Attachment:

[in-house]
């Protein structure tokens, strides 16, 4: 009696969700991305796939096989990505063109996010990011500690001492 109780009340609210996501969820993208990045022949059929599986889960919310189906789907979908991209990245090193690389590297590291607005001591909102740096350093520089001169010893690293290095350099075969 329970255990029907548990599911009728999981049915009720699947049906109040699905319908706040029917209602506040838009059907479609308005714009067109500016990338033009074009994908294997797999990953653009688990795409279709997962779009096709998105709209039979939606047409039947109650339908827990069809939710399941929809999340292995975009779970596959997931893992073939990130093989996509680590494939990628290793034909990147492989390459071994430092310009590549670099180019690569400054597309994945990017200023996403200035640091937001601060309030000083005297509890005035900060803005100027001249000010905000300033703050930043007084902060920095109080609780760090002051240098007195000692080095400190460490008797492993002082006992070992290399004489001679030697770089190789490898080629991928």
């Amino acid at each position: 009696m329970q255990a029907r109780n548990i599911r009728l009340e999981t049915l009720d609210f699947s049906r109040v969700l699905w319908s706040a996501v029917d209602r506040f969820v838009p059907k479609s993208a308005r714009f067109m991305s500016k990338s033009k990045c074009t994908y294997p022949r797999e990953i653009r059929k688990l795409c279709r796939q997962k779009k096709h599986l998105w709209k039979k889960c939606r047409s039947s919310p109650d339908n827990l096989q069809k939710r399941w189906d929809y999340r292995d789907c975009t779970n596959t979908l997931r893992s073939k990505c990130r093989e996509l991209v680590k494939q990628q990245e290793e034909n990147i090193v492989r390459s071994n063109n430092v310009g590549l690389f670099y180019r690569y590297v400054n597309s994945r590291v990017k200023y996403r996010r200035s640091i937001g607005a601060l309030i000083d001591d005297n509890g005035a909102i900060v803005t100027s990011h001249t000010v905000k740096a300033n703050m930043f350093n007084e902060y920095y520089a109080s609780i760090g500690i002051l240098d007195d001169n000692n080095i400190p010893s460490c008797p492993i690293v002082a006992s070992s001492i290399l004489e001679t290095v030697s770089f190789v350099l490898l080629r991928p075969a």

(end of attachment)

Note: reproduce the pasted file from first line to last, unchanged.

[in-house]
């Protein structure tokens, strides 16, 4: 009696969700991305796939096989990505063109996010990011500690001492 109780009340609210996501969820993208990045022949059929599986889960919310189906789907979908991209990245090193690389590297590291607005001591909102740096350093520089001169010893690293290095350099075969 329970255990029907548990599911009728999981049915009720699947049906109040699905319908706040029917209602506040838009059907479609308005714009067109500016990338033009074009994908294997797999990953653009688990795409279709997962779009096709998105709209039979939606047409039947109650339908827990069809939710399941929809999340292995975009779970596959997931893992073939990130093989996509680590494939990628290793034909990147492989390459071994430092310009590549670099180019690569400054597309994945990017200023996403200035640091937001601060309030000083005297509890005035900060803005100027001249000010905000300033703050930043007084902060920095109080609780760090002051240098007195000692080095400190460490008797492993002082006992070992290399004489001679030697770089190789490898080629991928």
């Amino acid at each position: 009696m329970q255990a029907r109780n548990i599911r009728l009340e999981t049915l009720d609210f699947s049906r109040v969700l699905w319908s706040a996501v029917d209602r506040f969820v838009p059907k479609s993208a308005r714009f067109m991305s500016k990338s033009k990045c074009t994908y294997p022949r797999e990953i653009r059929k688990l795409c279709r796939q997962k779009k096709h599986l998105w709209k039979k889960c939606r047409s039947s919310p109650d339908n827990l096989q069809k939710r399941w189906d929809y999340r292995d789907c975009t779970n596959t979908l997931r893992s073939k990505c990130r093989e996509l991209v680590k494939q990628q990245e290793e034909n990147i090193v492989r390459s071994n063109n430092v310009g590549l690389f670099y180019r690569y590297v400054n597309s994945r590291v990017k200023y996403r996010r200035s640091i937001g607005a601060l309030i000083d001591d005297n509890g005035a909102i900060v803005t100027s990011h001249t000010v905000k740096a300033n703050m930043f350093n007084e902060y920095y520089a109080s609780i760090g500690i002051l240098d007195d001169n000692n080095i400190p010893s460490c008797p492993i690293v002082a006992s070992s001492i290399l004489e001679t290095v030697s770089f190789v350099l490898l080629r991928p075969a």